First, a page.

Those attacks include brand reputation risks, fraud, false verifications, and account takeovers, says Pete Barker, director of fraud and identity for cybercrime analytics company SpyCloud. An account bearing a blue checkmark was spotted running a cryptocurrency scam. Another copied the profile picture, banner, and bio straight from Musk’s own account and still managed to receive the blue check mark, tech reporting site Bleeping Computer found.

“When you’re looking at a verification process, I think people have a tendency to say—when they see this verification, whether it’s Twitter or anybody else—you’re supposed to feel good about that: ‘Hey, I’m authenticated, and this is who I am,’” Barker says. And in the case of Twitter Blue, “the verification method or lack thereof has unfortunately and unintentionally created a doorway for cybercriminals to commit identity fraud.”

“People want to be authenticated,” he continues. “People want to feel secure about something. And now that this has happened, there’s a brand reputation piece that’s going to tarnish [Twitter.] It’s going to sting for a while. And because of all that when you get back to the fraud aspect, we have this sort of zero trust mentality right now—we don’t trust anything, we don’t trust the news, we don’t trust this person—and when something like this comes along, there’s even less trust.”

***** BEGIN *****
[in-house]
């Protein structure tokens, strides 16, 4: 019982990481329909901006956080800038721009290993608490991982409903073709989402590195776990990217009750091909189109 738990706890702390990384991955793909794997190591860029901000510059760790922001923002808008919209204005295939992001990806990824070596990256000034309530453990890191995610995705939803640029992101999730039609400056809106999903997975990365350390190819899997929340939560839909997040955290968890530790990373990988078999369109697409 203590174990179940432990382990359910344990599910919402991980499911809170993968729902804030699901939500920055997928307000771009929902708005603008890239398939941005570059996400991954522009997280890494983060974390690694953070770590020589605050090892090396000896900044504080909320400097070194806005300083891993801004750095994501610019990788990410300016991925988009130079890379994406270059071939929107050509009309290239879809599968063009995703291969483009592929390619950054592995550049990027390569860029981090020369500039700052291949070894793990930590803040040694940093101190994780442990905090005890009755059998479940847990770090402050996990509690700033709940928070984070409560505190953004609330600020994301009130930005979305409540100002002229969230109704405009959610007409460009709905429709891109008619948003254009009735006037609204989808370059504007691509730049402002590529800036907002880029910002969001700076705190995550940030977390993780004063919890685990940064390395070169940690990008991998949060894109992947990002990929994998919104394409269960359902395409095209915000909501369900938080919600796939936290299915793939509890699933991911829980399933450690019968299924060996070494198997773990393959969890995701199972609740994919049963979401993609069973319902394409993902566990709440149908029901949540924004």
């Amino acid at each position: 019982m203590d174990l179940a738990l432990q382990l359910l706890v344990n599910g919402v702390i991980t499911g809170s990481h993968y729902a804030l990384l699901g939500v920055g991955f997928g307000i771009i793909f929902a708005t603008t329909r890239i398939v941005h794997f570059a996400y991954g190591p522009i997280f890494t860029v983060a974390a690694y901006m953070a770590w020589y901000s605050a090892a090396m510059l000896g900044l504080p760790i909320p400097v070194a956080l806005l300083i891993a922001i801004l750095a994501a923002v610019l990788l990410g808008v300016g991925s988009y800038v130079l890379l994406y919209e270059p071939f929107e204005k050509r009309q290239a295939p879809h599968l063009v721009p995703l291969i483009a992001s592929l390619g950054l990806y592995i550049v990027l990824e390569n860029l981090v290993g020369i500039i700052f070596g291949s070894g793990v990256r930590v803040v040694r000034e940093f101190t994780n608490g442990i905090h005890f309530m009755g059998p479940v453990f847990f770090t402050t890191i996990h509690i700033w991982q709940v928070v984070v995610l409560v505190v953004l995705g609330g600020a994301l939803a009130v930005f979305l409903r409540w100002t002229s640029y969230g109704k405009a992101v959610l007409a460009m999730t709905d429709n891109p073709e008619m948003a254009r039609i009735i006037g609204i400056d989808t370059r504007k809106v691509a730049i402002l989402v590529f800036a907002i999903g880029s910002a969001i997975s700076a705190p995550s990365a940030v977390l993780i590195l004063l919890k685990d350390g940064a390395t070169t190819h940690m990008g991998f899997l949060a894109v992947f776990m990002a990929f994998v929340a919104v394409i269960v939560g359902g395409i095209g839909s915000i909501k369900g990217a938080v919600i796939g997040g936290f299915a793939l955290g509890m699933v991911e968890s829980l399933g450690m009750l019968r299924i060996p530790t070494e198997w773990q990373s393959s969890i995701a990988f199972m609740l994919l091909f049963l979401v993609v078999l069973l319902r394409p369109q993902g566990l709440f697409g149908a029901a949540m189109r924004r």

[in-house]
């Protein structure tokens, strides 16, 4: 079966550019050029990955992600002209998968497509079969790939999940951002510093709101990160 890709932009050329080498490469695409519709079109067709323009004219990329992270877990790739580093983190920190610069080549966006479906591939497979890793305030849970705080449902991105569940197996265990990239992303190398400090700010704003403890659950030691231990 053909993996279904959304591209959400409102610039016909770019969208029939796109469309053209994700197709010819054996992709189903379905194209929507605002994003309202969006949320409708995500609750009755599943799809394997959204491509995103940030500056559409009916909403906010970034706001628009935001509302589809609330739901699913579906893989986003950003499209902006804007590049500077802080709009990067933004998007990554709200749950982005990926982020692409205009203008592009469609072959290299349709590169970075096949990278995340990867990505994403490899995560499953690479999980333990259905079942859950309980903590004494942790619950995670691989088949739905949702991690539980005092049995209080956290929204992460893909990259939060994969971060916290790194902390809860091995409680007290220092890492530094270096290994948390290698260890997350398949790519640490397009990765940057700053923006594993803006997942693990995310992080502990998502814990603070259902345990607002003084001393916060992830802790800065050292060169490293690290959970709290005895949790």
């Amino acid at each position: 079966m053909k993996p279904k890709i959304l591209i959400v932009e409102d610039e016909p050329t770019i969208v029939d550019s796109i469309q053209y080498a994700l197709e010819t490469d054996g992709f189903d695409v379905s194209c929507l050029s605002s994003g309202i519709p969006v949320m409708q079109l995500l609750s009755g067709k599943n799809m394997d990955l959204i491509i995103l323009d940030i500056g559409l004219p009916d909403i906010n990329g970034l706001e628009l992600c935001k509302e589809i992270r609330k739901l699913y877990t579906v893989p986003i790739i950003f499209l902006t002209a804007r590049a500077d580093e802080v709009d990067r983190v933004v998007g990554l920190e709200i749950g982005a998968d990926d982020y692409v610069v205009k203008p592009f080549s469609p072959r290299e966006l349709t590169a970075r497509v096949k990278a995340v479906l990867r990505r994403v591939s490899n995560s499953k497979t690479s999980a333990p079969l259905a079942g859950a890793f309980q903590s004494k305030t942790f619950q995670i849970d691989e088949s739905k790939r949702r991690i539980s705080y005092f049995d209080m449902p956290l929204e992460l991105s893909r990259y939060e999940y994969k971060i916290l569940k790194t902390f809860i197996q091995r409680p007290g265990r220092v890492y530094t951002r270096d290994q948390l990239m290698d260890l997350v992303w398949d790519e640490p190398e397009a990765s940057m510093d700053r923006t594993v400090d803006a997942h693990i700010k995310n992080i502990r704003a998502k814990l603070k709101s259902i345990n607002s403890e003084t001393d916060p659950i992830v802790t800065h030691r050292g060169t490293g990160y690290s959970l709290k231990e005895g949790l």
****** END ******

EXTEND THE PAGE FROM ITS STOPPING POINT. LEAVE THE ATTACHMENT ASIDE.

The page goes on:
And the minimal cost of just $8.00 makes it more tempting and easier to commit fraudulent activity or produce misinformation online, Barker notes.



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While many fake accounts will use a brand’s name or image, some are more serious than others about fooling their audience, Plotnick says. While a Twitter user is less likely to believe a post from an obviously fake name like “@LockheedMartini” or “@NestleDeathCult,” “@EliLillyandCo” feels quite plausible, especially when accompanied by a blue check mark. The company’s real Twitter account is @LillyPad.